Prithviraj Chauhan is one of the greatest rulers India has ever had. Born to Rajputana blood, Prithviraj was a brave, fearless and courageous warrior. He was the king of Chauhan dynasty and his then kingdom included Rajasthan, Delhi, Madhya Pradesh, Uttar Pradesh and Haryana.
Born in Gujarat in 1166 AD to a princely family, Prithviraj was throned the king of Delhi. Prithviraj was an extremely bright and considerate ruler with a foresight even the brightest of rulers didn’t possess. So bright and intelligent was Prithviraj right since his early childhood, it greatly impressed his maternal grandfather- a ruler of the Tomar dynasty, that he declared Prithviraj the rightful heir to his dynasty.
Prithviraj was reigned the throne of Delhi and Ajmer officially from 1179 after the death of his predecessor, his father Someshwar Chauhan.
As a part of his expansion of kingdom strategy, he waged wars against many princely states. Of these, his attack on Khajuraho and Mahoba was the first major victory he had. Soon after, he attacked the Chaulakyas of Gujarat. The war was fought fiercely from both ends and went on for years but Prithviraj wasn’t successful in defeating the Chaulakyas.
Prithviraj led the First Battle of Tarain when Mohammad Ghori attacked the fort of Bhatinda, a part of East Punjab. Prithviraj sent out a written appeal to all the neighbouring kingdoms, especially Kannauj, to stand in unisor against the Mughal invader. No one came to his support.
Unabashed, he fearlessly fought against Ghori and defeated him. According to historical facts, Ghori had to face defeat 11 times before he treacherously defeated Prithviraj.
Prithviraj belonged to a royal family but never let it get into his head. He was a very generous king who always thought well of his people and his kingdom. He was proficient in a total of six languages and was academically brilliant. He was an exceptional student of mathematics, medicine, history, military, philosophy, painting, and theology. He aced military skills and had exceptional archery prowess.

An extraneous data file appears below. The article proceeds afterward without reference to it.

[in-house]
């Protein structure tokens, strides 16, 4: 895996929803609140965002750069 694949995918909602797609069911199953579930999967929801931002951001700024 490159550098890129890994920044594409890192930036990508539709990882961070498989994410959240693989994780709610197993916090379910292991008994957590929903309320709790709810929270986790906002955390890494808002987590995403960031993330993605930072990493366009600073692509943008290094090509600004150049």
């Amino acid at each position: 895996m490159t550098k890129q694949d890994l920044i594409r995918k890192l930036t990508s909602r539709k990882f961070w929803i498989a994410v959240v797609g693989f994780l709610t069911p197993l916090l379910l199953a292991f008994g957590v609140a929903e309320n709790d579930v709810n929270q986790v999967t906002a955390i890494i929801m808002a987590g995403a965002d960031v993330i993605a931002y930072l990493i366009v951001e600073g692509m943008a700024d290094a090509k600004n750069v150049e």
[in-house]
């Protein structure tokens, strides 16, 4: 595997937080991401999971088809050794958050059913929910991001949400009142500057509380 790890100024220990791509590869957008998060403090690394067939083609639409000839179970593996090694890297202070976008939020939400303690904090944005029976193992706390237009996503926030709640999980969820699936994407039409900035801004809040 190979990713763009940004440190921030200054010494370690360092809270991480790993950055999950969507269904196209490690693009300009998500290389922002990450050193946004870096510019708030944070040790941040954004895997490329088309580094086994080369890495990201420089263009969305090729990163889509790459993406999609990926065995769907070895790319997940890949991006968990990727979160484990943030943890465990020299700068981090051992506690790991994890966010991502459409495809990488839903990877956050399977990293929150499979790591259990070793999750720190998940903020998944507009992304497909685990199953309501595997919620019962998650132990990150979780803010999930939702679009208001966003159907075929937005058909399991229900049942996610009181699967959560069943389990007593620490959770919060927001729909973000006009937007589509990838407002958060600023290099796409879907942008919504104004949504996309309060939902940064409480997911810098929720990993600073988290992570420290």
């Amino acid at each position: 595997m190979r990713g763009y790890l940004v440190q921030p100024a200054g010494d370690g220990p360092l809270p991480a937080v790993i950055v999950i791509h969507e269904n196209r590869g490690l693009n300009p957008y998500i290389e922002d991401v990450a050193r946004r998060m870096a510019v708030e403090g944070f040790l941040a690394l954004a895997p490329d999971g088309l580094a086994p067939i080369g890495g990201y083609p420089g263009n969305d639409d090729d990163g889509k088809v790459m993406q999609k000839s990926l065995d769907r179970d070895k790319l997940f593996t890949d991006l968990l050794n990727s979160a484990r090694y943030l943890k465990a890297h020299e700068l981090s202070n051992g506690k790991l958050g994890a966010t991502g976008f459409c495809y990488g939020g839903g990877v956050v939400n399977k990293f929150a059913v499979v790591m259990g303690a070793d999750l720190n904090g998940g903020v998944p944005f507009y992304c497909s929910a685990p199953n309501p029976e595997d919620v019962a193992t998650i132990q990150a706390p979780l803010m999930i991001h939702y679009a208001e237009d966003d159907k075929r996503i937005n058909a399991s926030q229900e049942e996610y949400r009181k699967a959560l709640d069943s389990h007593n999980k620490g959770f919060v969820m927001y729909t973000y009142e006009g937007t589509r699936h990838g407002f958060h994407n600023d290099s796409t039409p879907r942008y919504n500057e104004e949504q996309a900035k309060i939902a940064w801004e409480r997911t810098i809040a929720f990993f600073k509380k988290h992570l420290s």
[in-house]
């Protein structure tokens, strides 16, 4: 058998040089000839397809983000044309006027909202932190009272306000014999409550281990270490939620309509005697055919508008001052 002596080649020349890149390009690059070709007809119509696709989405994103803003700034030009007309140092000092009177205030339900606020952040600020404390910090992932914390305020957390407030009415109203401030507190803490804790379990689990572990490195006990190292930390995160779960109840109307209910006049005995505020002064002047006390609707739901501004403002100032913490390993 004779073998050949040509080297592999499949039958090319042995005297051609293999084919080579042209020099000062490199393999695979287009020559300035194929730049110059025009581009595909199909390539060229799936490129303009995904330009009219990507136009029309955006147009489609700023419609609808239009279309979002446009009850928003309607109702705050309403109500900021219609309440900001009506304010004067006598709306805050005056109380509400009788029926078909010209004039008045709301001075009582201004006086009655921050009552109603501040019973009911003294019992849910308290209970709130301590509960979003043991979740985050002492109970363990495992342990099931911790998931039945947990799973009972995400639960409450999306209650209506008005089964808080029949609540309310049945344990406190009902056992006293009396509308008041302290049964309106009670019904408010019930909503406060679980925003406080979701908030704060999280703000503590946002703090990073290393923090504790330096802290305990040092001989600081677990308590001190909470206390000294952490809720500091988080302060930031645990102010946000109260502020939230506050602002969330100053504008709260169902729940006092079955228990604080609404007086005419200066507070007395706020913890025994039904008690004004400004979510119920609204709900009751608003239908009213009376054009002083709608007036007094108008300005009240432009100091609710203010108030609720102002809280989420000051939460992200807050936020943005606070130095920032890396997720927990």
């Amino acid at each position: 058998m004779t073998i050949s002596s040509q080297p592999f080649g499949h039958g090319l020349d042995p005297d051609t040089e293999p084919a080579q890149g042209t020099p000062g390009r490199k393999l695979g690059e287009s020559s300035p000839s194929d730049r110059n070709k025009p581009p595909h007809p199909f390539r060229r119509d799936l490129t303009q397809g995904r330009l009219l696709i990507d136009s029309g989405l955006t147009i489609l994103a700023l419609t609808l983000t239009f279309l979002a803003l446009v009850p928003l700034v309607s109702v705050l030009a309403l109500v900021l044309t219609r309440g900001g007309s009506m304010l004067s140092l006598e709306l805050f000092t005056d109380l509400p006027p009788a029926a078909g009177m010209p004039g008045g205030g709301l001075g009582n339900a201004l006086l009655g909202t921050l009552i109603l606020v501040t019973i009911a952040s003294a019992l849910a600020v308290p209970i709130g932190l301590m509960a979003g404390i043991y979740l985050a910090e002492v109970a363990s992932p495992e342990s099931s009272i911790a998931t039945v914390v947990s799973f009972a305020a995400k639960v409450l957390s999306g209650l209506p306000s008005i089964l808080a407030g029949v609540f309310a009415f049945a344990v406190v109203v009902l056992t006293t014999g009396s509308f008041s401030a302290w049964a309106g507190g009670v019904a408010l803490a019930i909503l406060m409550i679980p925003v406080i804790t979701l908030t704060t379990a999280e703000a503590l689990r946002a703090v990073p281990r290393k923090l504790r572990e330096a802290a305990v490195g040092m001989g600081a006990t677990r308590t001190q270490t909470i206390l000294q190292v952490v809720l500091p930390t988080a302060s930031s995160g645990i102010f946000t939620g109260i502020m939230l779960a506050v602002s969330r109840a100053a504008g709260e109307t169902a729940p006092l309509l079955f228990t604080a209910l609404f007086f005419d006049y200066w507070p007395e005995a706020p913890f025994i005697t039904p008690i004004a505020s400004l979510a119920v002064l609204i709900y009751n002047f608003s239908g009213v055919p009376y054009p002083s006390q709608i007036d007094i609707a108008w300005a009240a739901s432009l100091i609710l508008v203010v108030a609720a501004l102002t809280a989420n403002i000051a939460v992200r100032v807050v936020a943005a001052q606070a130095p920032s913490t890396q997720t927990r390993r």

Prithviraj, The Benevolent
Prithviraj was an extremely courageous, fearless and an undaunted warrior. He had strategies, he knew how to expand his empire well. And though a ceaseless ruler on the battleground, he was a true benevolent, kind and considerate ruler to his people. Being a Rajput, he led life by principles and was just and right.
Even though he conquered other empires in an endeavour to expand his own, he never intervened in their political affairs.
Even when he defeated Ghori, there was a kind side to Prithviraj and Ghori played it. Once taken into captivity, Ghori begged him to be released. Prithviraj’s ministers saw through his ploy and strictly advised him against it. But being the benevolent king Prithviraj was, he released Ghori.
This kind gesture turned out to be the biggest mistake in the life of Prithviraj Chauhan. Ghori returned, with a foul plan and an army of thousands of soldiers to attack Prithviraj’s empire.
Prithviraj Chauhan fell in love with Princess Sanyukta, the dauighter of King Jaichand. Jaichand was the arch rival of Prithviraj. When he held a Swayamvar for his daughter, he invited all the kings of India barring Prithviraj. To insult him further, he got a statue of Prithviraj dressed as a gatekeeper- a darban at the event. Sanyukta, who too was in love with Prithviraj, when learnt of this, put the garland on the statue.
Prithviraj was attending the event in a disguise and when he saw this, he immediately came forward and fled with Sanyukta.
This enraged Jaichand and to get back at Prithviraj, Jaichand joined hands with Ghori to defeat him.
Final Battle: Mohammad Ghori
Ghori was hell bent on defeating Prithviraj, who had very generously released him. But ghori was a treacherous fellow who always won battles by sheer ploys.
Ghori was aware that Rajput rulers fought battles only from sunrise through sunset. He took advantage of this principle and attacked them unannounced befoe dawn- when Prithviraj’s army was sleeping and unarmed.
Prithviraj was taken captive by Ghori who then blinded him using iron rods. To further mock him, Ghori organised an archery competition to insult the blind Prithviraj. Prithviraj accompanied by his court poet Bardai saw this as the appropriate opportunity.
Prithviraj’s archery skills were immaculate. Bardai described the exact seating position of Ghori through his poem whose lines go- “Char bans, chaubis gaj, angul ashta praman, Ta upar sultan hai, chuke mat Chauhan”
Prithviraj aimed and the shot killed Ghori. Legend has it that Prithviraj and Bardai then killed each other to escape death at the hands of Ghori’s army but there’s no evidence to support it.